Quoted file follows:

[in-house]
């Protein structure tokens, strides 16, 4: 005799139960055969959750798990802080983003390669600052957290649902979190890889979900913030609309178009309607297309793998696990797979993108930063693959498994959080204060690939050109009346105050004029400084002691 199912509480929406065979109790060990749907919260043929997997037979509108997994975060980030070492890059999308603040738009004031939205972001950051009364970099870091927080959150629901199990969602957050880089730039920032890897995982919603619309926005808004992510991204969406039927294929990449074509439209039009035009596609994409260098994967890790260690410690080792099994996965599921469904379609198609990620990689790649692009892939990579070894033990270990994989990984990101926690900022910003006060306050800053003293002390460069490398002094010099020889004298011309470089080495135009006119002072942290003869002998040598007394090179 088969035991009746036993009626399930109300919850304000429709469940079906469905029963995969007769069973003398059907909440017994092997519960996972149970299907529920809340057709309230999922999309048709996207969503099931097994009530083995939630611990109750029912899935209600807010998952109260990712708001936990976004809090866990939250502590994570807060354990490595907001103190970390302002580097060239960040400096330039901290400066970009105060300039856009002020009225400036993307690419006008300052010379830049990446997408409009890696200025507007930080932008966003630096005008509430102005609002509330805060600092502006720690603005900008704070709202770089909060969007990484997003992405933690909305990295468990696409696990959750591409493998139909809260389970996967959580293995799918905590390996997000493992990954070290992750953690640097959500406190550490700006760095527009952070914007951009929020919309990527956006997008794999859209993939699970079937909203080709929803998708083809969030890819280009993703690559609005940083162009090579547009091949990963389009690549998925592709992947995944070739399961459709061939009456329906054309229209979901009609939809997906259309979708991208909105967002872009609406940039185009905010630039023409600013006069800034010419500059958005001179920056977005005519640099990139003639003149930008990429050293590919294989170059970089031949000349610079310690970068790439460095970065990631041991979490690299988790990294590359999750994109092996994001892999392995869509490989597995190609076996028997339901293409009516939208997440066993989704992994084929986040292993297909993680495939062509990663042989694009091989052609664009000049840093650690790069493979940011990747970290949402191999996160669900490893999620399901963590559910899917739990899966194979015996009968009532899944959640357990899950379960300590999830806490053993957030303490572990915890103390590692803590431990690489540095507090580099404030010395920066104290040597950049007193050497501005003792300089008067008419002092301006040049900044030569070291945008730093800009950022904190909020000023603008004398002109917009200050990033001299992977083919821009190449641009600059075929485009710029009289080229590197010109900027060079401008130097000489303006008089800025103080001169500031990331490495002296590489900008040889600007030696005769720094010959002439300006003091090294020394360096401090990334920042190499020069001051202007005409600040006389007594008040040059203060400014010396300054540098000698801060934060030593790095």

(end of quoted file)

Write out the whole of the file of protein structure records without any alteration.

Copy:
[in-house]
């Protein structure tokens, strides 16, 4: 005799139960055969959750798990802080983003390669600052957290649902979190890889979900913030609309178009309607297309793998696990797979993108930063693959498994959080204060690939050109009346105050004029400084002691 199912509480929406065979109790060990749907919260043929997997037979509108997994975060980030070492890059999308603040738009004031939205972001950051009364970099870091927080959150629901199990969602957050880089730039920032890897995982919603619309926005808004992510991204969406039927294929990449074509439209039009035009596609994409260098994967890790260690410690080792099994996965599921469904379609198609990620990689790649692009892939990579070894033990270990994989990984990101926690900022910003006060306050800053003293002390460069490398002094010099020889004298011309470089080495135009006119002072942290003869002998040598007394090179 088969035991009746036993009626399930109300919850304000429709469940079906469905029963995969007769069973003398059907909440017994092997519960996972149970299907529920809340057709309230999922999309048709996207969503099931097994009530083995939630611990109750029912899935209600807010998952109260990712708001936990976004809090866990939250502590994570807060354990490595907001103190970390302002580097060239960040400096330039901290400066970009105060300039856009002020009225400036993307690419006008300052010379830049990446997408409009890696200025507007930080932008966003630096005008509430102005609002509330805060600092502006720690603005900008704070709202770089909060969007990484997003992405933690909305990295468990696409696990959750591409493998139909809260389970996967959580293995799918905590390996997000493992990954070290992750953690640097959500406190550490700006760095527009952070914007951009929020919309990527956006997008794999859209993939699970079937909203080709929803998708083809969030890819280009993703690559609005940083162009090579547009091949990963389009690549998925592709992947995944070739399961459709061939009456329906054309229209979901009609939809997906259309979708991208909105967002872009609406940039185009905010630039023409600013006069800034010419500059958005001179920056977005005519640099990139003639003149930008990429050293590919294989170059970089031949000349610079310690970068790439460095970065990631041991979490690299988790990294590359999750994109092996994001892999392995869509490989597995190609076996028997339901293409009516939208997440066993989704992994084929986040292993297909993680495939062509990663042989694009091989052609664009000049840093650690790069493979940011990747970290949402191999996160669900490893999620399901963590559910899917739990899966194979015996009968009532899944959640357990899950379960300590999830806490053993957030303490572990915890103390590692803590431990690489540095507090580099404030010395920066104290040597950049007193050497501005003792300089008067008419002092301006040049900044030569070291945008730093800009950022904190909020000023603008004398002109917009200050990033001299992977083919821009190449641009600059075929485009710029009289080229590197010109900027060079401008130097000489303006008089800025103080001169500031990331490495002296590489900008040889600007030696005769720094010959002439300006003091090294020394360096401090990334920042190499020069001051202007005409600040006389007594008040040059203060400014010396300054540098000698801060934060030593790095």